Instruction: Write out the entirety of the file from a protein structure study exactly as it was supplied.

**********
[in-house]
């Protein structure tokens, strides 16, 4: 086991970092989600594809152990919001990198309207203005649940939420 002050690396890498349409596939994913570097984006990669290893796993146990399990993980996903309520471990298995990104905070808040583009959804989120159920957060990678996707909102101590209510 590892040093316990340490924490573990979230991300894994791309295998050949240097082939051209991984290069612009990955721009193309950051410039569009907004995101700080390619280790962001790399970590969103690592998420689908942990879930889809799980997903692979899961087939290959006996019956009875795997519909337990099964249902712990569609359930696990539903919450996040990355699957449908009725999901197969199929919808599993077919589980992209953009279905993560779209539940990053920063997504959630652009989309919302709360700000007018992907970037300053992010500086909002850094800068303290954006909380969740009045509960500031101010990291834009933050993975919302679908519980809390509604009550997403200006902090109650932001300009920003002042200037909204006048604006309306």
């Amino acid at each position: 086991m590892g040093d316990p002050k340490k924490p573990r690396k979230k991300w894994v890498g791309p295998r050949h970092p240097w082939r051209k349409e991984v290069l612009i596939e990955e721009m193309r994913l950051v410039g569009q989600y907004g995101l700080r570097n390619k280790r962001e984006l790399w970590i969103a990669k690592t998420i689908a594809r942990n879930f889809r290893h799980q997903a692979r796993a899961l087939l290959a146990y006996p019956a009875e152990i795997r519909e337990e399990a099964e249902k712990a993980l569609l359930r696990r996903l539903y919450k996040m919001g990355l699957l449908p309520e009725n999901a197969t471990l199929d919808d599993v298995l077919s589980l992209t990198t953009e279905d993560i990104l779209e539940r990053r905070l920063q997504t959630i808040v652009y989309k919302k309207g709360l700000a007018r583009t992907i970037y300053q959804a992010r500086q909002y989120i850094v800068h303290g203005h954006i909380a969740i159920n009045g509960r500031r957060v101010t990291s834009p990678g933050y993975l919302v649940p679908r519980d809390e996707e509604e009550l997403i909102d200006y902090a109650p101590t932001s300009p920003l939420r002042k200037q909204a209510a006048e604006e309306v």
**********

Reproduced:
[in-house]
């Protein structure tokens, strides 16, 4: 086991970092989600594809152990919001990198309207203005649940939420 002050690396890498349409596939994913570097984006990669290893796993146990399990993980996903309520471990298995990104905070808040583009959804989120159920957060990678996707909102101590209510 590892040093316990340490924490573990979230991300894994791309295998050949240097082939051209991984290069612009990955721009193309950051410039569009907004995101700080390619280790962001790399970590969103690592998420689908942990879930889809799980997903692979899961087939290959006996019956009875795997519909337990099964249902712990569609359930696990539903919450996040990355699957449908009725999901197969199929919808599993077919589980992209953009279905993560779209539940990053920063997504959630652009989309919302709360700000007018992907970037300053992010500086909002850094800068303290954006909380969740009045509960500031101010990291834009933050993975919302679908519980809390509604009550997403200006902090109650932001300009920003002042200037909204006048604006309306």
């Amino acid at each position: 086991m590892g040093d316990p002050k340490k924490p573990r690396k979230k991300w894994v890498g791309p295998r050949h970092p240097w082939r051209k349409e991984v290069l612009i596939e990955e721009m193309r994913l950051v410039g569009q989600y907004g995101l700080r570097n390619k280790r962001e984006l790399w970590i969103a990669k690592t998420i689908a594809r942990n879930f889809r290893h799980q997903a692979r796993a899961l087939l290959a146990y006996p019956a009875e152990i795997r519909e337990e399990a099964e249902k712990a993980l569609l359930r696990r996903l539903y919450k996040m919001g990355l699957l449908p309520e009725n999901a197969t471990l199929d919808d599993v298995l077919s589980l992209t990198t953009e279905d993560i990104l779209e539940r990053r905070l920063q997504t959630i808040v652009y989309k919302k309207g709360l700000a007018r583009t992907i970037y300053q959804a992010r500086q909002y989120i850094v800068h303290g203005h954006i909380a969740i159920n009045g509960r500031r957060v101010t990291s834009p990678g933050y993975l919302v649940p679908r519980d809390e996707e509604e009550l997403i909102d200006y902090a109650p101590t932001s300009p920003l939420r002042k200037q909204a209510a006048e604006e309306v």